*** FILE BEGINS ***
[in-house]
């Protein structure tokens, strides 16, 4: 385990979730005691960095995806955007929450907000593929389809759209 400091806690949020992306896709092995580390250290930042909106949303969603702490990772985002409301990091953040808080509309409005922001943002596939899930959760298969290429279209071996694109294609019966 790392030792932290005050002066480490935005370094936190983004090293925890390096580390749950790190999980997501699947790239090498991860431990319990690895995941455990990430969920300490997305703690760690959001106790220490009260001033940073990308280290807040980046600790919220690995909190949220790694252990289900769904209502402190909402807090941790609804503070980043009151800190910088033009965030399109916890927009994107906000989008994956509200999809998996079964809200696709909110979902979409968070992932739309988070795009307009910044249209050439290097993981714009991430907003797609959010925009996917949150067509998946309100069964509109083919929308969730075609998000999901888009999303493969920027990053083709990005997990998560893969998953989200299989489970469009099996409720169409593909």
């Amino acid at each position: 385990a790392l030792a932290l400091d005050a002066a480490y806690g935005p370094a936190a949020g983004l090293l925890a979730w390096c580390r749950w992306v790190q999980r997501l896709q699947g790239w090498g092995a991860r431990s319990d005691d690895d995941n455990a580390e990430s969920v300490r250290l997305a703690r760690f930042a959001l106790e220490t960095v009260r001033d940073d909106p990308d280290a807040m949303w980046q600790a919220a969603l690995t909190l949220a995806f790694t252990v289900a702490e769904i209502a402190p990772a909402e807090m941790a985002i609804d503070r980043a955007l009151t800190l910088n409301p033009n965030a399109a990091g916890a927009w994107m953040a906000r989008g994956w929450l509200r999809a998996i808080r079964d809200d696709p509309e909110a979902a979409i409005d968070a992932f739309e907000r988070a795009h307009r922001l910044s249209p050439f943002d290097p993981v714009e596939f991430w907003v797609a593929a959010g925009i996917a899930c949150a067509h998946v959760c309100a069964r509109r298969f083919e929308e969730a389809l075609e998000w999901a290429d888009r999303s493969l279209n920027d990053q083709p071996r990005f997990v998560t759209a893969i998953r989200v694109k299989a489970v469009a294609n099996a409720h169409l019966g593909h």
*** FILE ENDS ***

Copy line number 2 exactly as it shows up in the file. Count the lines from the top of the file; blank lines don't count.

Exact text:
């Protein structure tokens, strides 16, 4: 385990979730005691960095995806955007929450907000593929389809759209 400091806690949020992306896709092995580390250290930042909106949303969603702490990772985002409301990091953040808080509309409005922001943002596939899930959760298969290429279209071996694109294609019966 790392030792932290005050002066480490935005370094936190983004090293925890390096580390749950790190999980997501699947790239090498991860431990319990690895995941455990990430969920300490997305703690760690959001106790220490009260001033940073990308280290807040980046600790919220690995909190949220790694252990289900769904209502402190909402807090941790609804503070980043009151800190910088033009965030399109916890927009994107906000989008994956509200999809998996079964809200696709909110979902979409968070992932739309988070795009307009910044249209050439290097993981714009991430907003797609959010925009996917949150067509998946309100069964509109083919929308969730075609998000999901888009999303493969920027990053083709990005997990998560893969998953989200299989489970469009099996409720169409593909």